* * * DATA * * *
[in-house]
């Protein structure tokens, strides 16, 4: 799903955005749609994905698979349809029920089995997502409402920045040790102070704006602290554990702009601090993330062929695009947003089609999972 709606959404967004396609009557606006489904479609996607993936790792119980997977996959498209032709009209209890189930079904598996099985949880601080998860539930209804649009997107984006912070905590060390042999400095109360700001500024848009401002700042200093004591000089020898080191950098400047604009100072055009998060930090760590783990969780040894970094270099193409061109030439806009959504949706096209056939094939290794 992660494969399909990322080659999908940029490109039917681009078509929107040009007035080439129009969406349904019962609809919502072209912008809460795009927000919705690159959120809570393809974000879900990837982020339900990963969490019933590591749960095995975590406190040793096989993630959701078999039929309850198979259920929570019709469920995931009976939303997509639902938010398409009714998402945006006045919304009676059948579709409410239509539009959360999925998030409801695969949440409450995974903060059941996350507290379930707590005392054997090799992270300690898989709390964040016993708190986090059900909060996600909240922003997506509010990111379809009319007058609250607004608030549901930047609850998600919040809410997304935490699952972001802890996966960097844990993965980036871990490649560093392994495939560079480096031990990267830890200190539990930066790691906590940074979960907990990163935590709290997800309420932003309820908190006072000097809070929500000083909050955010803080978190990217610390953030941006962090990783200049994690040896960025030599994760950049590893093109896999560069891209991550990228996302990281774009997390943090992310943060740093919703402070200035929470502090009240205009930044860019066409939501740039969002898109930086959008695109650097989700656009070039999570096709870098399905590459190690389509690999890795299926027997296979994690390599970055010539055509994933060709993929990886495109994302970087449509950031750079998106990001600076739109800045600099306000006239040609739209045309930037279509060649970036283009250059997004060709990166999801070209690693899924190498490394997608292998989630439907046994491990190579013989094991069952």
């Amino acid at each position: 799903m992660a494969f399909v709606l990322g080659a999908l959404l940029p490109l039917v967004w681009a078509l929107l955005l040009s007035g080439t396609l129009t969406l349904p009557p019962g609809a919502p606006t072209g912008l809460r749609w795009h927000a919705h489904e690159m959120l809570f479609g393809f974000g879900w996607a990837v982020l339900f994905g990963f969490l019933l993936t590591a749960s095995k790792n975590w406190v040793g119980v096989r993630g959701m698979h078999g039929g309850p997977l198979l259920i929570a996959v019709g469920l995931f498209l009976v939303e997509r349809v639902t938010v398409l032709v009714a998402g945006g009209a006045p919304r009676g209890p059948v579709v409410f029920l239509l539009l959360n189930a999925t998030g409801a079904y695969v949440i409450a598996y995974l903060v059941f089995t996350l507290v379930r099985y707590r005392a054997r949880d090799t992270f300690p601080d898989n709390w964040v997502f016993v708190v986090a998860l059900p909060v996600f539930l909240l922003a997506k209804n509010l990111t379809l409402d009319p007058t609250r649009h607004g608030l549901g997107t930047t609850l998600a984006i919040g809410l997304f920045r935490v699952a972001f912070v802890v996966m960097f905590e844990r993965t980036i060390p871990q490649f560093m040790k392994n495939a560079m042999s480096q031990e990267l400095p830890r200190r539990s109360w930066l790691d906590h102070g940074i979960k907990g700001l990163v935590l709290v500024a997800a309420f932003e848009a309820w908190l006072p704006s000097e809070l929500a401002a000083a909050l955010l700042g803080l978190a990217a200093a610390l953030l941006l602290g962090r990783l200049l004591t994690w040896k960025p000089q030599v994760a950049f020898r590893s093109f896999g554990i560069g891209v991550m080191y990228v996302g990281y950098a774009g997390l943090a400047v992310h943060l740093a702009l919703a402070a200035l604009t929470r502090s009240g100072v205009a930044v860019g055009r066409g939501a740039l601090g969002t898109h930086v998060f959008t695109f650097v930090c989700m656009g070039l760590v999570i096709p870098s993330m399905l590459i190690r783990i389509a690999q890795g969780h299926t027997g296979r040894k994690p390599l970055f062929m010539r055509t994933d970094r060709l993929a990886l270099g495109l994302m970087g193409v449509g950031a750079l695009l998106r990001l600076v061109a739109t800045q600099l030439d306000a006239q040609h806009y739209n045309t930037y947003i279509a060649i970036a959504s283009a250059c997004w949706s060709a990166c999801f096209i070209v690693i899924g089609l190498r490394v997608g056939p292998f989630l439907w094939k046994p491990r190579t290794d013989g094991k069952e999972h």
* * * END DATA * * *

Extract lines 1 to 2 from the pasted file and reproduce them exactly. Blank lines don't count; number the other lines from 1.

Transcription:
[in-house]
């Protein structure tokens, strides 16, 4: 799903955005749609994905698979349809029920089995997502409402920045040790102070704006602290554990702009601090993330062929695009947003089609999972 709606959404967004396609009557606006489904479609996607993936790792119980997977996959498209032709009209209890189930079904598996099985949880601080998860539930209804649009997107984006912070905590060390042999400095109360700001500024848009401002700042200093004591000089020898080191950098400047604009100072055009998060930090760590783990969780040894970094270099193409061109030439806009959504949706096209056939094939290794 992660494969399909990322080659999908940029490109039917681009078509929107040009007035080439129009969406349904019962609809919502072209912008809460795009927000919705690159959120809570393809974000879900990837982020339900990963969490019933590591749960095995975590406190040793096989993630959701078999039929309850198979259920929570019709469920995931009976939303997509639902938010398409009714998402945006006045919304009676059948579709409410239509539009959360999925998030409801695969949440409450995974903060059941996350507290379930707590005392054997090799992270300690898989709390964040016993708190986090059900909060996600909240922003997506509010990111379809009319007058609250607004608030549901930047609850998600919040809410997304935490699952972001802890996966960097844990993965980036871990490649560093392994495939560079480096031990990267830890200190539990930066790691906590940074979960907990990163935590709290997800309420932003309820908190006072000097809070929500000083909050955010803080978190990217610390953030941006962090990783200049994690040896960025030599994760950049590893093109896999560069891209991550990228996302990281774009997390943090992310943060740093919703402070200035929470502090009240205009930044860019066409939501740039969002898109930086959008695109650097989700656009070039999570096709870098399905590459190690389509690999890795299926027997296979994690390599970055010539055509994933060709993929990886495109994302970087449509950031750079998106990001600076739109800045600099306000006239040609739209045309930037279509060649970036283009250059997004060709990166999801070209690693899924190498490394997608292998989630439907046994491990190579013989094991069952």